We've heard that the housing market is getting better, but underwater homes are still a big problem here in the valley. Those homeowners remain stuck with few, if any, options.
For the Picazos, home ownership has led to stress, frustration and desperation.
"We had no idea about the bubble," says Mike Picazo.
The housing bubble popped soon after the couple bought a modest 3-bedroom home in west Phoenix in 2005. They've been underwater for the last several years.
"We're tired. It's taken a toll. Our family, its stressful, it is stressful."
Today the Picazos' 3-bedroom home appraises for about $66,000. Back in 2005, the couple paid $165,000.
"With it being $100,000 upside down, I was pretty upset, pretty upset," says Beatriz Picazo.
Despite the comeback in home values over the last year, the Business Journal reports that nearly one-third of all mortgages in the state remain underwater.
"One of three homeowners that have a mortgage are upside down, and they're getting that feeling that they're alone again, because they're hearing its good news week, and they're 50, 70, 100 thousand dollars upside down," says Marge Peck of Peck Team Realty.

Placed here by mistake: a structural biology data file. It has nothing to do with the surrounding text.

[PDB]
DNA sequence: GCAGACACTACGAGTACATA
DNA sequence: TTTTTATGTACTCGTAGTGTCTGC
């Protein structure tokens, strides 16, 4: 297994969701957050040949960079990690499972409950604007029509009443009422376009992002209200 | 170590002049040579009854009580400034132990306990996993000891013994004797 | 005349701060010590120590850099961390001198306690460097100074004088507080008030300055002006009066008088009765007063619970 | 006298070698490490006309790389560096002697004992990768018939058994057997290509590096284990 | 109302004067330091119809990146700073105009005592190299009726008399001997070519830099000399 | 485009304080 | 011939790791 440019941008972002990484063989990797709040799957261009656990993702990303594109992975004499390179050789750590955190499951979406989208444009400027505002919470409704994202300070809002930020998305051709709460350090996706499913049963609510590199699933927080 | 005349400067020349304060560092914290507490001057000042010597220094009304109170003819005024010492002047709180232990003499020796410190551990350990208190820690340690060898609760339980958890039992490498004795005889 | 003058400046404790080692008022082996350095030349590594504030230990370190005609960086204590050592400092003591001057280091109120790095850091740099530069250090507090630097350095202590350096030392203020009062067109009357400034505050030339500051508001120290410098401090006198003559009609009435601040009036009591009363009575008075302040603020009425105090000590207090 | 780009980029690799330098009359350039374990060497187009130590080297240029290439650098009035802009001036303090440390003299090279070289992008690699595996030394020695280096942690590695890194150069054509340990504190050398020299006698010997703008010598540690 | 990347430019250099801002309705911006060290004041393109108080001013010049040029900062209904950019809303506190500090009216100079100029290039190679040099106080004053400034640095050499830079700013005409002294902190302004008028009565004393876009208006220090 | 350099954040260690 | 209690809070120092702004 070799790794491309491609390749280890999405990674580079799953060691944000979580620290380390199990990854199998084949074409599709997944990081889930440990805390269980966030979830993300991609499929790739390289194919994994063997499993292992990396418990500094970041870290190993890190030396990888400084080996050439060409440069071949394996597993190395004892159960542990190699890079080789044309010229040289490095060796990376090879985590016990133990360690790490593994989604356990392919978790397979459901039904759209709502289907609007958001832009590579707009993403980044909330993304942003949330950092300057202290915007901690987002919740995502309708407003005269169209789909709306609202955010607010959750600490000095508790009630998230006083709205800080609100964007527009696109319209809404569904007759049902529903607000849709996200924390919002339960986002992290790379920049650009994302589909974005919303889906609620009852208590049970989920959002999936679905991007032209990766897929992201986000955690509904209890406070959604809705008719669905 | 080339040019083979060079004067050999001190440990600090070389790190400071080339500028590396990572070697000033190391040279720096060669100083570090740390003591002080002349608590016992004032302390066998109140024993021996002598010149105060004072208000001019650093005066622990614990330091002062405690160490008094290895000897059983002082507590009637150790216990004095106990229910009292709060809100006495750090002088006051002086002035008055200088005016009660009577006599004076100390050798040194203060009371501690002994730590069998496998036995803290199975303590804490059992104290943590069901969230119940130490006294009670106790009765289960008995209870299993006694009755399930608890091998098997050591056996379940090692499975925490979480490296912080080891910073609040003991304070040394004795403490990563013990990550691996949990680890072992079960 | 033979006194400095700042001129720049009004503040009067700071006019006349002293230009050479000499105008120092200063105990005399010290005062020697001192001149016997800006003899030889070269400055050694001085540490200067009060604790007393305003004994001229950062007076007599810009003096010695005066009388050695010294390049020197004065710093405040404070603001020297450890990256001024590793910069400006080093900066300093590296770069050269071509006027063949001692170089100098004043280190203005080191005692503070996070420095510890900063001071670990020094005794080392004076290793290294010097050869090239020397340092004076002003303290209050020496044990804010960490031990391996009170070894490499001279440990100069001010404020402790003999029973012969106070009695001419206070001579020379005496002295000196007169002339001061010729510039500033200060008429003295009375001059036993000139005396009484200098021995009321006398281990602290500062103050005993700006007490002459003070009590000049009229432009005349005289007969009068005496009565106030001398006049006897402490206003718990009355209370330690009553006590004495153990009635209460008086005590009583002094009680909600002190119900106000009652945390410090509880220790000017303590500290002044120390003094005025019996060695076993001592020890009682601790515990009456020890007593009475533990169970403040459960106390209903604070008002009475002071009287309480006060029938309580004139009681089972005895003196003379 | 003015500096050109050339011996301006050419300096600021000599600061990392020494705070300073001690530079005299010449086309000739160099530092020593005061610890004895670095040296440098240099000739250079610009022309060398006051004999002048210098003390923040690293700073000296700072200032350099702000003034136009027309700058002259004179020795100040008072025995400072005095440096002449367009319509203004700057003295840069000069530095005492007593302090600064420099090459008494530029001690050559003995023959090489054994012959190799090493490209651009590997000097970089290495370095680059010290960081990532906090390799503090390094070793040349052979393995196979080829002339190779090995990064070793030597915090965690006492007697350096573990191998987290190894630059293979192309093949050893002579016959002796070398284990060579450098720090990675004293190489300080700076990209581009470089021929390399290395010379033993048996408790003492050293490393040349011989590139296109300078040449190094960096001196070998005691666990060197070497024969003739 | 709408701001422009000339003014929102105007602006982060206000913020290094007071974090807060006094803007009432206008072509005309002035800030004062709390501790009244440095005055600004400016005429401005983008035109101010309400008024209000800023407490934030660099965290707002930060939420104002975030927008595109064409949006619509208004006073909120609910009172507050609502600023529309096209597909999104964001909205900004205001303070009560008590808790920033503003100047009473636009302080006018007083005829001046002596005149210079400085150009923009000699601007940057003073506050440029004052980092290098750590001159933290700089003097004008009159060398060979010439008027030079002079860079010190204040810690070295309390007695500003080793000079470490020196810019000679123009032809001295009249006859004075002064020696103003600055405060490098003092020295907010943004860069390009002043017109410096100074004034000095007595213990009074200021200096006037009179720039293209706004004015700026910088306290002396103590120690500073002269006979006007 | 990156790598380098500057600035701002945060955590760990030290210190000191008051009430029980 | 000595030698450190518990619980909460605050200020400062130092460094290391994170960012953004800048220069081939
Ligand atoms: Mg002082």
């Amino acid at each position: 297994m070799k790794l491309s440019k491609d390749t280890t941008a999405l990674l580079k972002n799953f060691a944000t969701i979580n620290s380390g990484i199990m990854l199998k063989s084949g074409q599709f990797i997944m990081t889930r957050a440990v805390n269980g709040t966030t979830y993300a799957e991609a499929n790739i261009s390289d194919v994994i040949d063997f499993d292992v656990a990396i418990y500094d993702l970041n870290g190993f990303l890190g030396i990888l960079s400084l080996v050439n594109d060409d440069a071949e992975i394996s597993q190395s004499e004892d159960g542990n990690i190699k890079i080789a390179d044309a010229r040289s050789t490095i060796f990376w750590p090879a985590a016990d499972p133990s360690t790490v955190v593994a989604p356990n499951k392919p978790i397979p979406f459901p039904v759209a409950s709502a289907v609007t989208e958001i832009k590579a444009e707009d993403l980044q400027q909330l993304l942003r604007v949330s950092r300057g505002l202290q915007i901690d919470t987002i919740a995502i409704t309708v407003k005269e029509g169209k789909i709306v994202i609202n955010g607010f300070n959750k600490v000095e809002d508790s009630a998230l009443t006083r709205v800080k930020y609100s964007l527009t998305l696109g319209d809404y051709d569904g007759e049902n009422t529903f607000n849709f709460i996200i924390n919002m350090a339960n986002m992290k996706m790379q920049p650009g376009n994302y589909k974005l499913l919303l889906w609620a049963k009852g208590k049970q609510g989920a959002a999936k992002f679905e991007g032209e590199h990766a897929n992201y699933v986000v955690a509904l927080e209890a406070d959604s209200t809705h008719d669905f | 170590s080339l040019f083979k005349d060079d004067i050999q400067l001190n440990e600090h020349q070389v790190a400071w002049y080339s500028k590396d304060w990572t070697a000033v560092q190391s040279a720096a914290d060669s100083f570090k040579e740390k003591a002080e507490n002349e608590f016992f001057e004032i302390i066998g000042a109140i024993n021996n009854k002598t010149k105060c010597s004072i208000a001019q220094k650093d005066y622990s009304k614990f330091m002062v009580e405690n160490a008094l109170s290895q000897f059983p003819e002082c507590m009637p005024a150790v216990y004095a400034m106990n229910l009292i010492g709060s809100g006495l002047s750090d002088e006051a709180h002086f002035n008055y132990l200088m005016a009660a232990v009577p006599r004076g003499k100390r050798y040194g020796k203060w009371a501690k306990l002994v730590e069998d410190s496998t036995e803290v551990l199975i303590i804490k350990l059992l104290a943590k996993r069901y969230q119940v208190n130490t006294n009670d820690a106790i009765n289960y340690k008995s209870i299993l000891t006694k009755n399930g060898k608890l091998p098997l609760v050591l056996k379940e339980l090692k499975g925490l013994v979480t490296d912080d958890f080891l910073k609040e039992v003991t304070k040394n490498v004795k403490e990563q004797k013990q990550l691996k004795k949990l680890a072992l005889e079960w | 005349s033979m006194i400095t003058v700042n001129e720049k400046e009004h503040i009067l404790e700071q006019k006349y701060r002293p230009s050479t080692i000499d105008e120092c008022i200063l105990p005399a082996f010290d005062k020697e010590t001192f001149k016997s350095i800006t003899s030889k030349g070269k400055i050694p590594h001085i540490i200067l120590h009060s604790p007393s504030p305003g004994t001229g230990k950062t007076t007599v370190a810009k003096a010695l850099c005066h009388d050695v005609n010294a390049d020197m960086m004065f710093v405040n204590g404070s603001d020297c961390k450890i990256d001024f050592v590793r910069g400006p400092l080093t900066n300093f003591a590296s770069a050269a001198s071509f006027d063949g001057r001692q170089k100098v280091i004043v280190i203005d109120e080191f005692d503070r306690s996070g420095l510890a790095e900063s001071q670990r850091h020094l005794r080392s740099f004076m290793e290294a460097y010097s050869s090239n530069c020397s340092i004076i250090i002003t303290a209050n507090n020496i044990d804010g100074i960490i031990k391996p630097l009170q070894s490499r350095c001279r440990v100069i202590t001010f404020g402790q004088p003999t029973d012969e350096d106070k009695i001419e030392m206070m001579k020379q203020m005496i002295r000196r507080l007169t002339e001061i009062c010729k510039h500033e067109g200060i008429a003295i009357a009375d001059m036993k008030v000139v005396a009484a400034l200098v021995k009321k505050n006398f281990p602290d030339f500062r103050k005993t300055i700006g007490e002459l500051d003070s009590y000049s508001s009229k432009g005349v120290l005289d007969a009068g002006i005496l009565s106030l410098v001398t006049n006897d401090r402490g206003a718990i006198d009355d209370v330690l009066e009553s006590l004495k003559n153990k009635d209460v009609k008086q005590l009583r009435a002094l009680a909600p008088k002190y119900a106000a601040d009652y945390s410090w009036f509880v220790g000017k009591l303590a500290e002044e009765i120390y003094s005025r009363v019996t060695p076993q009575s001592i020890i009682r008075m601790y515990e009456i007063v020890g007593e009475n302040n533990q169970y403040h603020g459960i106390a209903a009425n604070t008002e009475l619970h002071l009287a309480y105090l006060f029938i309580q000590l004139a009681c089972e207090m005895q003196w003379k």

The Picazos are clients of Peck's.
She says Wells Fargo has turned down the couple's hardship request for a short sale several times. The electricity is out in the kitchen, forcing them to plug the fridge into an extension cord. The roof needs to be replaced, and there are other problems that they can't afford to fix.
"The family is suffering and the lender is saying there's no hardship. How wrong is that?" says Peck.
"It's not a game. This is people lives and there's still a lot of hurt out there. There's a lot of good news, but there's a lot of hurt. There's a lot of people that are upside down."
The Picazos say they've had several offers on their home that have met the appraisal of $66,000, but Wells Fargo won't accept the short sale price.
The family continues to make their payments on time, not wanting to walk away from their obligation.